KANSAS CITY, Mo. — Taking an at-home DNA test kit is easy.
You spit into a tube and send it back to a company. A few weeks later, you’ll get back information about yourself and your ethnicity, even possible health risks.
Although it might seem like a great opportunity, the issue of at-home DNA tests might not be as simple as it seems.
Kyle Kuhlman spends countless hours sifting through old family photos and documents — all in an effort to trace his family history.
“I was always curious. Like who is who? How am I related to that person?” Kuhlman said.
A couple years ago, some of Kuhlman’s questions were answered. He took an at-home DNA test through Ancestry.com.
His results weren’t exactly what he expected.
“The family story there was, ‘Oh, we’re Irish.’ When I got the DNA results back, it actually had like 6% Irish, but a ton was from the British Isles,” Kuhlman said.
Kuhlman is like many people, eager to discover more about their heritage. But there’s one thing he wasn’t prepared for — loss of privacy.
“My DNA is out there, and with that, anything that comes about from what they might do could be used through that service,” Kuhlman said.
Ancestry and 23AndMe are a couple of genome testing companies who sell collected data to third parties, namely pharmaceutical and consumer goods companies.
Ryan Pferdehirt, with the Center for Practicial Bioethics in Kansas City, said for that reason, people should think twice before sending away their DNA.
“You should be aware of what you’re signing and what you’re agreeing to. There are not nearly as many regulations as some may assume that there are,” Pferdehirt said.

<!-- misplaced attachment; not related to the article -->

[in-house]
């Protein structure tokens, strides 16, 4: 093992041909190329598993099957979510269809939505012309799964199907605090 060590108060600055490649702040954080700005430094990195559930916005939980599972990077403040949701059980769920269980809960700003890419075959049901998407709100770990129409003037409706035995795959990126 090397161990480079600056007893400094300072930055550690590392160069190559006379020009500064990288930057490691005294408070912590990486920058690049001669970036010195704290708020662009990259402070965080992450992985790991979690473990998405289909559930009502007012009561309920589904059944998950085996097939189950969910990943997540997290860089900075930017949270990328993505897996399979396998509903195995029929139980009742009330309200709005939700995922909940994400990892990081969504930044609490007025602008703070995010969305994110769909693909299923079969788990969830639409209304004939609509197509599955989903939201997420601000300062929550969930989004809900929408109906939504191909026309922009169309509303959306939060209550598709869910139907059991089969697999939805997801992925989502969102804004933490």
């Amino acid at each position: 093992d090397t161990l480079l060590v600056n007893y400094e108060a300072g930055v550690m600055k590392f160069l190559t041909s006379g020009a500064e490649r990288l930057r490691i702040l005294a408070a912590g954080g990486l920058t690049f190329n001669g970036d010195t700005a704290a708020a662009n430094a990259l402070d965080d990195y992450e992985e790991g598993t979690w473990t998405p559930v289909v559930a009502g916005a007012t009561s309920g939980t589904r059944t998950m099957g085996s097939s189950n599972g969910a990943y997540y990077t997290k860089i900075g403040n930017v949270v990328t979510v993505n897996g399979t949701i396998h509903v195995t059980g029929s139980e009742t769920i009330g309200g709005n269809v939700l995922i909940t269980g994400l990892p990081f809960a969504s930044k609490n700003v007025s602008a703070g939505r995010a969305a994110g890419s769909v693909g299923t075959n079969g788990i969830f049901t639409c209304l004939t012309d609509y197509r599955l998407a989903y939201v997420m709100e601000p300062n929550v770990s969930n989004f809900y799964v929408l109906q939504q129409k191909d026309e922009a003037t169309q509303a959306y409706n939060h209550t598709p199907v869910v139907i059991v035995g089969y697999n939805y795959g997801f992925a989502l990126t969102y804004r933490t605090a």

It’s important to note that these companies cannot use your DNA for testing without your consent.
In 2017, the FDA approved 23AndMe’s testing for genetic health risks.
Now customers can have their DNA tested for genetic markers that could influence their likelihood of developing things like Type II diabetes and Parkinson’s Disease.
“What is wonderful is it starts conversations. It tells us what their concerns are,” said Mary Ryan with St. Joseph Medical Center. “What most people don’t realize is that it certainly doesn’t tell you everything about any particular disease.”
These tests might not tell you everything. But companies still plan on using the information for potential profit.
23andMe recently partnered with Trial Spark. According to their site, their goal is to match customers with nearby clinical study sites, based on what diseases their tests say they’re prone to.
Pferdehirt said people are more than their genetic makeup.
“There’s a big push within medicine with social determinants of health. To say that the social determinants are not a factor and it all comes down genetics is an unhealthy precedent to set,” Pferdehirt said.
While using data from DNA testing is growing in the pharmaceutical world, genealogist Kathleen Brandt said most people who take the tests are like Kuhlman — trying to track down family history.
But as we connect with our smaller communities, people are finding out we’re all the same.
“Let’s just say we’re more closely related than we want to be sometimes. We’re more closely related than we know that we are,” Brandt said.
From connecting with lost family members to companies making strides in the medical field, the possibilities with at-home DNA test kits have proved to be endless.